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Does Criminal Profiling Work or is it Unjustified The Case of Tim Masters
Criminal profiling allows law enforcement to develop their understanding of particular types of crime, criminals, criminal behaviors, and crime-ridden areas. The FBI’s Uniform Crime Reporting (UCR) Program is one data set tool used in criminal profiling (FBI, 2019). However, criminal profiling is not an exact science but rather more of an art and there is a high degree of subjectivity that goes into creating a criminal profile. Thus, when it comes to the criminal profiling of serial killers, there are many factors that must be considered—biological, sociological, environmental, criminological, and psychological inputs. This paper will describe what is involved in the criminal profiling of serial killers, how the process works, who conducts it, what traits of serial killers profiles tend to focus on, and how effective the process is at helping law enforcement agents catch killers. It will ultimately show that while criminal profiling of serial killers has enjoyed some success in the past, it is far from being the end-all-be-all facilitator of serial killer investigations. Far more helpful in fact is traditional police and detective work, such as interviewing witnesses, collecting forensic evidence at the scene of the crime, and getting police into the community to help raise awareness about what is going on.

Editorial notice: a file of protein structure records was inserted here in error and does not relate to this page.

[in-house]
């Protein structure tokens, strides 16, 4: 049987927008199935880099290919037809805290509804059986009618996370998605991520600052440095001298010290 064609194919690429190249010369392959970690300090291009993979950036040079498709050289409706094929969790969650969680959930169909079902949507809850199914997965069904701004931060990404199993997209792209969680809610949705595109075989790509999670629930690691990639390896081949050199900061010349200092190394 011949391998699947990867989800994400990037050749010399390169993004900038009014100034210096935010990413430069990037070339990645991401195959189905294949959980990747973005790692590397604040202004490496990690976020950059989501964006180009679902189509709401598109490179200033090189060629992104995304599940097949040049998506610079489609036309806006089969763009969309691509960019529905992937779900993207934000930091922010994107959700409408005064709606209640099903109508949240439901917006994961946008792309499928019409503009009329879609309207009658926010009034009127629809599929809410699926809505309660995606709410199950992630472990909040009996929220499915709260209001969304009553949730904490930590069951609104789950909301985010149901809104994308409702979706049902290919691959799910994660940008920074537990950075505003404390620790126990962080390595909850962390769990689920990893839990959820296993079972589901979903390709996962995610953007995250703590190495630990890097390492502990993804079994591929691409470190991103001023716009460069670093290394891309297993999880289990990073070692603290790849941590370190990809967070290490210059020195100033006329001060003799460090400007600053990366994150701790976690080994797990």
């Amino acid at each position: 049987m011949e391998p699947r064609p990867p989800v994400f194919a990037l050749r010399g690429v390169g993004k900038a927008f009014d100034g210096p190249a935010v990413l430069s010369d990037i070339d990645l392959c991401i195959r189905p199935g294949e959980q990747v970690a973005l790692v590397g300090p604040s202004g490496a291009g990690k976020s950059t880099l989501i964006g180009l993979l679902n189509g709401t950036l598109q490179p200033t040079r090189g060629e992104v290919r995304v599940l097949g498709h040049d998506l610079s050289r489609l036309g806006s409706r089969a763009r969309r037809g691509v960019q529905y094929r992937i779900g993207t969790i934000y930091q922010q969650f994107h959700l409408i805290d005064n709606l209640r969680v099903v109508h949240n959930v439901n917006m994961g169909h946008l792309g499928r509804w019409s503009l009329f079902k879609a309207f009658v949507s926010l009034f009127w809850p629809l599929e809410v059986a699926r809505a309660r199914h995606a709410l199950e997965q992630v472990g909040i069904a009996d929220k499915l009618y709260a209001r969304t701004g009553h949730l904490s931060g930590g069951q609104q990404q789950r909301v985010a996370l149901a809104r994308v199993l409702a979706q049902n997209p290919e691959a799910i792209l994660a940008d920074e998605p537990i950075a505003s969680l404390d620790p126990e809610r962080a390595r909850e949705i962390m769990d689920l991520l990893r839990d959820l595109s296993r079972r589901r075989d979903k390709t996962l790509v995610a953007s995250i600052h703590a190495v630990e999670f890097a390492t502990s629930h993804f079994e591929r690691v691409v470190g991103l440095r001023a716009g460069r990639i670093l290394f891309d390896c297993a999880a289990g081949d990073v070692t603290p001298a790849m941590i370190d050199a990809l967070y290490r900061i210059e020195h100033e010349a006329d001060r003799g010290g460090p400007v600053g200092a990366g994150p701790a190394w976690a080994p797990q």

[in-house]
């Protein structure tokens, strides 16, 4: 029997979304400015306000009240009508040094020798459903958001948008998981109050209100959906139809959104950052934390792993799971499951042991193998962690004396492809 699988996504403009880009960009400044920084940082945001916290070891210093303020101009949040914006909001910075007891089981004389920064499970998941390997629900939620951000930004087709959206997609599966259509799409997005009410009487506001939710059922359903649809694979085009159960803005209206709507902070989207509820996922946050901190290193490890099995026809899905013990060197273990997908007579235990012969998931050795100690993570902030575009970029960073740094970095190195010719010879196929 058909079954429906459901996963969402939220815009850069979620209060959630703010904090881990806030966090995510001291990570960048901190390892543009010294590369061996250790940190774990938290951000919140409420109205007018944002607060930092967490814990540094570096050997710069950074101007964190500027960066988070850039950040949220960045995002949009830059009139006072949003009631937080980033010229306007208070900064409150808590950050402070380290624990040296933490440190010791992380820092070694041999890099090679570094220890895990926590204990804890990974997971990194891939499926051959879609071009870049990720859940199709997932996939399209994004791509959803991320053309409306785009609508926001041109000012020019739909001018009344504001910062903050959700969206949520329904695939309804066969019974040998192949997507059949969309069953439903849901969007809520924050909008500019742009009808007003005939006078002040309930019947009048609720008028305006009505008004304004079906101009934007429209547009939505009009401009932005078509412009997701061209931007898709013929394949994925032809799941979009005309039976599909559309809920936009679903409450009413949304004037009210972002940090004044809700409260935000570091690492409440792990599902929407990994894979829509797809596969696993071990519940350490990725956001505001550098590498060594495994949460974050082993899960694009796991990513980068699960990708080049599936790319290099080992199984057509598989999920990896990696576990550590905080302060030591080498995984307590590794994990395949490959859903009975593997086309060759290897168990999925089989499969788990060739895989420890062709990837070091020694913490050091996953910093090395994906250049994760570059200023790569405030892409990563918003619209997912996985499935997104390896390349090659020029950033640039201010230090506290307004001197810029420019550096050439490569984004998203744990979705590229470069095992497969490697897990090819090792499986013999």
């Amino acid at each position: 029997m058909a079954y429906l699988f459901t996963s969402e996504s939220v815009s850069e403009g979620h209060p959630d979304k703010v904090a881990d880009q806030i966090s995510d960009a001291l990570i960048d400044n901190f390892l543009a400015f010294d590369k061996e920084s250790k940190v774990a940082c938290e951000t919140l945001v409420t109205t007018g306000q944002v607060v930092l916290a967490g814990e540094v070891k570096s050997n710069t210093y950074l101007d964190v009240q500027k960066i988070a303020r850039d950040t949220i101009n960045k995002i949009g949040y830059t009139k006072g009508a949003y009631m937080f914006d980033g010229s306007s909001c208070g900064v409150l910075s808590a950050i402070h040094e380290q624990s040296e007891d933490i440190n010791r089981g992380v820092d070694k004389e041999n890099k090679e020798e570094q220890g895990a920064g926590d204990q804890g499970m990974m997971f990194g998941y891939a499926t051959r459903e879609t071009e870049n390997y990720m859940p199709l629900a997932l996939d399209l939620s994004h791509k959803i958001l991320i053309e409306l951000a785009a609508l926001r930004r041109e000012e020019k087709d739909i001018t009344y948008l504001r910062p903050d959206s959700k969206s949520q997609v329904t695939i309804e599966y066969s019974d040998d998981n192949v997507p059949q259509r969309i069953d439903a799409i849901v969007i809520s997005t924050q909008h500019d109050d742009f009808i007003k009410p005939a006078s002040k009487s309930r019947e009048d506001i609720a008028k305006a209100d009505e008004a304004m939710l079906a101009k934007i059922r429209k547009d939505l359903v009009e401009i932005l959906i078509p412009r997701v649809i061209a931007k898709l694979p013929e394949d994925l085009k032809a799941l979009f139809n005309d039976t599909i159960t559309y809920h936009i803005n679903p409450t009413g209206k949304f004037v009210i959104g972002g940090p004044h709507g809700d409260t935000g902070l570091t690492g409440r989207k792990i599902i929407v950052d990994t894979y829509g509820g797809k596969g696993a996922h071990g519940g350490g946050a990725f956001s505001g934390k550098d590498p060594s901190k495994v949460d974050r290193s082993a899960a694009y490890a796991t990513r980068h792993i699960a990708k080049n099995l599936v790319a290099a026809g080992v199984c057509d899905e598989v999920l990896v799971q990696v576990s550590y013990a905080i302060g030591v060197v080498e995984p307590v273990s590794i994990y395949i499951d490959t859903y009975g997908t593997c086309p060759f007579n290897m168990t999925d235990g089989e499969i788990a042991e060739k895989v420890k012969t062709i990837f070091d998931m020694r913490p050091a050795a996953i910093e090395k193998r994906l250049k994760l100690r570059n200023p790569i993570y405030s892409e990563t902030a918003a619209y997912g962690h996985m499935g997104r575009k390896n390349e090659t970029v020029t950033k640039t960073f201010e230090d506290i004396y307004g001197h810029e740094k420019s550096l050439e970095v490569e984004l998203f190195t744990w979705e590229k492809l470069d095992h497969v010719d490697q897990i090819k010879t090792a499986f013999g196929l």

The Process of Criminal Profiling
The primary task of profiling serial killers falls to the FBI's Behavioral Unit and the National Center for the Analysis of Violent Crime (NCAVC) (Van Aken, 2015). Although profiling assists investigators, it is not 100% a reliable source, and is understood more as an investigatory tool than as a prosecutorial tool (Van Aken, 2015). The FBI’s NVAVC has definitions and typographies that can be used to assist law enforcement investigations in the identification of or search for serial killers in cases where serial killing is suspected. The term serial killer stems from the Son of Sam killings in the 1970s when the phrase serial murderer was used to characterize and label the individual behind the string of murders (Miller, 2014). However, since the introduction of the term, the exact parameters of inclusion in this category have been argued. Because of the alternative phrase “mass murderer” and the overlapping nature of the two categories, including time spans and number of victims, there has been no precise definition of serial killer.